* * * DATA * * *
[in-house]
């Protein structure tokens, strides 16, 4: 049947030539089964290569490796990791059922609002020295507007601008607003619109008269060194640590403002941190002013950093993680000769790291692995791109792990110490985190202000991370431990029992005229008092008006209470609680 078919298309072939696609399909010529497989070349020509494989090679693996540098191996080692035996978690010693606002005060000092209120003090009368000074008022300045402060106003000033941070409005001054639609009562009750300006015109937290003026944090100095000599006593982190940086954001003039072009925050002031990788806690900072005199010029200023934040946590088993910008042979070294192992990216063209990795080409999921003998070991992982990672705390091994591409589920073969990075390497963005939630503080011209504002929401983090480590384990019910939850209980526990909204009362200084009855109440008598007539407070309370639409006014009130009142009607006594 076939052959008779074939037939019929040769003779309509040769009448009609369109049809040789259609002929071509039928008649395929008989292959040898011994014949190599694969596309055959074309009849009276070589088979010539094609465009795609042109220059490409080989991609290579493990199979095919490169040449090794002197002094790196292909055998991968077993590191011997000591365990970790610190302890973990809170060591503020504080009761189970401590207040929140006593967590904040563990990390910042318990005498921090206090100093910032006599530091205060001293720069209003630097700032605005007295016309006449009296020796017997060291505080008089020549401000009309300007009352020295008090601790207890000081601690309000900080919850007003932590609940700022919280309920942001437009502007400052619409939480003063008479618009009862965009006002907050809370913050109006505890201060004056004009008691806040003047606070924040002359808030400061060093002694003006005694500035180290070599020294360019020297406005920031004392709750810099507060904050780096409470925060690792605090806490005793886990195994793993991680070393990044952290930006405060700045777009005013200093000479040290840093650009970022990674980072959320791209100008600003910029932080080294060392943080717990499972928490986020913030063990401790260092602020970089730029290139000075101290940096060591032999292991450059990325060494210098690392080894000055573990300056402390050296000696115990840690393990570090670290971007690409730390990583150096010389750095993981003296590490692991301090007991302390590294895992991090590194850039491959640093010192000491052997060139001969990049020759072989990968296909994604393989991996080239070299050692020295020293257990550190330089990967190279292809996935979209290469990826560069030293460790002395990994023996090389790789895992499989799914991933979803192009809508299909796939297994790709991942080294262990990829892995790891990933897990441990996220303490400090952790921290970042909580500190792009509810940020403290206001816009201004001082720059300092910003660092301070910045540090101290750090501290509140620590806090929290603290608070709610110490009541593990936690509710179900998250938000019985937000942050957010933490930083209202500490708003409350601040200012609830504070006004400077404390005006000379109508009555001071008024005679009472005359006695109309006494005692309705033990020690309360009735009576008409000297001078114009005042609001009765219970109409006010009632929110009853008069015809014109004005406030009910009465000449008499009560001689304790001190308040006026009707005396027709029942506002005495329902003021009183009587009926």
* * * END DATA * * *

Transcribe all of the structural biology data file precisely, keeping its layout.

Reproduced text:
[in-house]
């Protein structure tokens, strides 16, 4: 049947030539089964290569490796990791059922609002020295507007601008607003619109008269060194640590403002941190002013950093993680000769790291692995791109792990110490985190202000991370431990029992005229008092008006209470609680 078919298309072939696609399909010529497989070349020509494989090679693996540098191996080692035996978690010693606002005060000092209120003090009368000074008022300045402060106003000033941070409005001054639609009562009750300006015109937290003026944090100095000599006593982190940086954001003039072009925050002031990788806690900072005199010029200023934040946590088993910008042979070294192992990216063209990795080409999921003998070991992982990672705390091994591409589920073969990075390497963005939630503080011209504002929401983090480590384990019910939850209980526990909204009362200084009855109440008598007539407070309370639409006014009130009142009607006594 076939052959008779074939037939019929040769003779309509040769009448009609369109049809040789259609002929071509039928008649395929008989292959040898011994014949190599694969596309055959074309009849009276070589088979010539094609465009795609042109220059490409080989991609290579493990199979095919490169040449090794002197002094790196292909055998991968077993590191011997000591365990970790610190302890973990809170060591503020504080009761189970401590207040929140006593967590904040563990990390910042318990005498921090206090100093910032006599530091205060001293720069209003630097700032605005007295016309006449009296020796017997060291505080008089020549401000009309300007009352020295008090601790207890000081601690309000900080919850007003932590609940700022919280309920942001437009502007400052619409939480003063008479618009009862965009006002907050809370913050109006505890201060004056004009008691806040003047606070924040002359808030400061060093002694003006005694500035180290070599020294360019020297406005920031004392709750810099507060904050780096409470925060690792605090806490005793886990195994793993991680070393990044952290930006405060700045777009005013200093000479040290840093650009970022990674980072959320791209100008600003910029932080080294060392943080717990499972928490986020913030063990401790260092602020970089730029290139000075101290940096060591032999292991450059990325060494210098690392080894000055573990300056402390050296000696115990840690393990570090670290971007690409730390990583150096010389750095993981003296590490692991301090007991302390590294895992991090590194850039491959640093010192000491052997060139001969990049020759072989990968296909994604393989991996080239070299050692020295020293257990550190330089990967190279292809996935979209290469990826560069030293460790002395990994023996090389790789895992499989799914991933979803192009809508299909796939297994790709991942080294262990990829892995790891990933897990441990996220303490400090952790921290970042909580500190792009509810940020403290206001816009201004001082720059300092910003660092301070910045540090101290750090501290509140620590806090929290603290608070709610110490009541593990936690509710179900998250938000019985937000942050957010933490930083209202500490708003409350601040200012609830504070006004400077404390005006000379109508009555001071008024005679009472005359006695109309006494005692309705033990020690309360009735009576008409000297001078114009005042609001009765219970109409006010009632929110009853008069015809014109004005406030009910009465000449008499009560001689304790001190308040006026009707005396027709029942506002005495329902003021009183009587009926």